Moixa, the international smart battery and EV charging software company, has announced $5.8 million of new investment. The investment is from Moixa’s existing investors, led by the Japanese Fortune 500 company ITOCHU Corporation.
Previous investors include Japan’s Honda. The company says it’s planning to secure a further $12.5 million by the end of 2020.
Simon Daniel, CEO of Moixa, tells Auto Futures: “The investment helps us further prepare for our larger round, by supporting next step in international expansion by working with current and new strategic partners, to deploy Moixa’s market-leading AI software in Japan, the UK, mainland Europe and the U.S.”
“Our pace of growth in Japan alone shows clear demand for smart, scalable solutions for the energy transition. By automatically optimising our homes, electric car charging and energy systems to use the cleanest and cheapest power available, we can create a new energy economy that benefits everyone.”
“An intelligent green recovery from Covid-19 is essential to mitigate the impending impacts of climate breakdown. AI technology gives us the edge we need as societies to accelerate the shift from fossil fuels, without placing unbearable costs on consumers,” adds Daniel in a press statement.
Big in Japan
Alongside the investment, Moixa has also announced a doubling in the fleet of ITOCHU home batteries managed by its GridShare platform in Japan over the last six months.
Daniel explains the benefits of GridShare AI software. “Managing and optimising batteries is essential to improve economics. Our Moixa GridShare AI software can achieve this by optimising various household and location related data feeds, such as energy use, local solar, energy price, weather, network constraints. This provides improved end user value by saving money on their electricity or enabling income from services provided to the grid. This also helps partners making energy storage devices and Electric Vehicle chargers deliver better products.”
Hiroaki Murase, General Manager of Sustainable Energy Business Department at ITOCHU, states: “The scale of growth in just six months has been staggering and Moixa technology is providing significant value to our business and customers. The GridShare platform has enabled us seamlessly to manage subsidy changes for Japanese home generators without a single blip in service.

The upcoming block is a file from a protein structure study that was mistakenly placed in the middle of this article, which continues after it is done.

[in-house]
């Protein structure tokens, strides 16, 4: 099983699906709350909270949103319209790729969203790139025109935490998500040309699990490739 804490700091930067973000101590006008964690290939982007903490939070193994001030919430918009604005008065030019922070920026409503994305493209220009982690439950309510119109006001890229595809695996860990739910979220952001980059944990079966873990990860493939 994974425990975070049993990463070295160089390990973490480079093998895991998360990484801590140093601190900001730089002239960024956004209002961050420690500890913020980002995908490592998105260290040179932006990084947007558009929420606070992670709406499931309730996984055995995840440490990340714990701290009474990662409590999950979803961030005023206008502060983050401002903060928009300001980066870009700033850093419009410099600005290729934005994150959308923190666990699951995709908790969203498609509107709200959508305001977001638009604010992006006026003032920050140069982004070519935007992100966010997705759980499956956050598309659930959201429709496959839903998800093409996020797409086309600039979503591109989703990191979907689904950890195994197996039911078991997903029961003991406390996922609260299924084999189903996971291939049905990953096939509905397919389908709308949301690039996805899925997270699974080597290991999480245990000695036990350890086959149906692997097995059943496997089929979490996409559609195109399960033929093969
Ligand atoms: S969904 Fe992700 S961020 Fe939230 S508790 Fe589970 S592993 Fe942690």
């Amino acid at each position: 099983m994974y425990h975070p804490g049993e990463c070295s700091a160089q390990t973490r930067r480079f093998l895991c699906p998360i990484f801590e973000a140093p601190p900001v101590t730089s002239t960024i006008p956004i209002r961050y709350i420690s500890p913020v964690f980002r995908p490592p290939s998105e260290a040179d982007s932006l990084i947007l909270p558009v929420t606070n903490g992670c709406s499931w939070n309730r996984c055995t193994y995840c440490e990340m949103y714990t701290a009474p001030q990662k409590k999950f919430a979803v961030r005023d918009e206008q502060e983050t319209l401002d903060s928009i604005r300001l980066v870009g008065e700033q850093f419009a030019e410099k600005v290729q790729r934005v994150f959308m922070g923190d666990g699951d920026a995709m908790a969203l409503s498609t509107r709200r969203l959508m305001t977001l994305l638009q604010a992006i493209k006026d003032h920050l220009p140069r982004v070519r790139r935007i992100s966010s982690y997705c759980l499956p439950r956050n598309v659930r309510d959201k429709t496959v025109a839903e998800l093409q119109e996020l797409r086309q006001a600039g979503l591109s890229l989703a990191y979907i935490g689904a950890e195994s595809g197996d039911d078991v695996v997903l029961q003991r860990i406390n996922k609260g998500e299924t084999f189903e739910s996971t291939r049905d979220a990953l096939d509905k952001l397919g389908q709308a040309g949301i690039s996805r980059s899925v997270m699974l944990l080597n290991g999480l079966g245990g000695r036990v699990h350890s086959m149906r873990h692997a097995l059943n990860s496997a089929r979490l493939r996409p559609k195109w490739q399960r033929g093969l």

Mr Murase, adds: “Our customers know they are getting the best possible deal – no matter the policy. It’s great to know that these 20,000 batteries can also be ready for future flexibility needs of the grid in Japan.”
Daniel tells us: “The milestone today shows that GridShare has helped double the market share in Japan for ITOCHU by delivering improved products, and shows the scalability of our platform to support global partners with their energy strategies and transition to low carbon.”
The EV market has held strong throughout the Covid-19 pandemic
Moixa is working with partners across the world, including in the UK, Ireland, Canada and across Europe. The company is working on some of the first power network flexibility contracts in the UK with UK Power Networks, in Ireland with Eirgrid and in Canada with Eguana.
Moixa is also Honda’s European smart charging partner and is supporting the car maker to launch e:PROGRESS, Europe’s first intelligent charging subscription for EV owners, later this year.
“The EV market has held strong throughout the Covid-19 pandemic, despite the sales of traditional vehicles experiencing record lows. This indicates that it is well positioned to deliver sustained growth. With the 2035 ban on petrol and diesel vehicles in the UK, potentially to be brought forward to 2032, it’s clear that many consumers are now seriously considering an EV for their next car. We are working for example with Honda to provide smart charging solutions into Europe,” says Daniel.
“We plan to secure a further £10m investment by the end of the year to drive our global growth and support the roll-out of our smart charging partnership with Honda. This will be through new potential strategic partners who have interested in making, selling, financing or trading energy from batteries in homes and vehicles,” he concludes.